Yesterday our art course teacher organised a tour to the Sir John Soane, the British and the Foundling Museum. On arrival at the Sir John Soane we discovered it was closed on a Tuesday. Normally one might be annoyed but we like our teacher so and – let’s face it – she is neither the first nor last to be confused by a change of Museum times.
Undeterred, we about-turned and made a short walk to the British Museum.
It was many years since I last visited the British Museum and envisioned it as a crusty, stuffy place full of Egyptologists in 30-year-old sports jackets.
Imagine then my surprise – after the imposing Doric columns and the impressions of colonial trophy-grabbing – to see a light-filled modern atrium.
We first visited the Enlightenment Room.
This was originally devised by Museum Architect Robert Smirke to house the library of George III.
The emphasis at the time of its foundation in 1753 was on natural objects, not man-made ones.
In the Age of Enlightenment the accent switched to collectors, on the Grand Tour and beyond, acquiring what they could.
It was amazing how many Roman figures emanated from Hadrian’s Villa.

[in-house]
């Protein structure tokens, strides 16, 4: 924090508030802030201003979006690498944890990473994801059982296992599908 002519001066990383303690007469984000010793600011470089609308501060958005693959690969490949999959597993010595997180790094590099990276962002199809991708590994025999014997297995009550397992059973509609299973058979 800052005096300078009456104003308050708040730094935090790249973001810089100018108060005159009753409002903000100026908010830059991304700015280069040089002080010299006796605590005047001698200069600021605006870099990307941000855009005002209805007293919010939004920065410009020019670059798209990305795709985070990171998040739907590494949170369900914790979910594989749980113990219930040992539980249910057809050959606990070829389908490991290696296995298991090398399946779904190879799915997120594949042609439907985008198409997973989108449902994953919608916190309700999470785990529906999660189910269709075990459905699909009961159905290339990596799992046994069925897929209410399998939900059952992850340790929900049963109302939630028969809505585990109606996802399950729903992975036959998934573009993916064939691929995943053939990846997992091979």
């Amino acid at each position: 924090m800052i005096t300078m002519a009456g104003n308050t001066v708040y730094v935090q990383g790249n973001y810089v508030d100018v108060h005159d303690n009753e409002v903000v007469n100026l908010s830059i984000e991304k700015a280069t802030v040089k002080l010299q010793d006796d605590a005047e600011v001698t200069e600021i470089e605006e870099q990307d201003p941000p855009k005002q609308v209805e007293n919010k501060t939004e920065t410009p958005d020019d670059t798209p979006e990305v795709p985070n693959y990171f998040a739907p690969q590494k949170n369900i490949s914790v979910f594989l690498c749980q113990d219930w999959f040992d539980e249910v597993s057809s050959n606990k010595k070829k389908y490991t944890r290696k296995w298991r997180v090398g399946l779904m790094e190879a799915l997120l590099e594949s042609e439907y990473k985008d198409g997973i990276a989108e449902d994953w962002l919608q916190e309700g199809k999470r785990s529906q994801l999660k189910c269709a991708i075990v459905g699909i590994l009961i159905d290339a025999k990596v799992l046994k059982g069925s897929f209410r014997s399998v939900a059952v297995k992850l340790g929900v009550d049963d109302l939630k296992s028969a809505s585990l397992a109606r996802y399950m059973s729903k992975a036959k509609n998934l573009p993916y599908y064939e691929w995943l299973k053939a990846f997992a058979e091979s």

No doubt this was burgeoning villa industry of supplying dubious antiquities to avid collectors. Many were forgeries. There was discussion amongst our group on the issue of misappropriation.
My view is that given the Isis destruction of art works, the availability to all in a free museum and its high standards of custodianship, the British Museum has little to apologise for and should hang onto them.
As the Museum pointed out, sculptures transcend artistic boundaries.
It’s now become a live issue in the negotiations for a Free Trade Agreement between the EU and UK with a clause prohibiting cultural appropriation though the Elgin Marbles in the Parthenon room are not specifically cited.
Our next stop was the Foundling Museum in Coram’s Fields.
This as the both the first children’s charity and public gallery of art; the two went together as Handel and Dickens both supported it and William Hogarth gave it its first painting.
One of his finest The March to Finchley, a typical Hogarthian study of debauchery, still hangs there and can be seen below on “what’s on display.”. Most of all, it provided a home and education for abandoned children from 1740 for 200 years: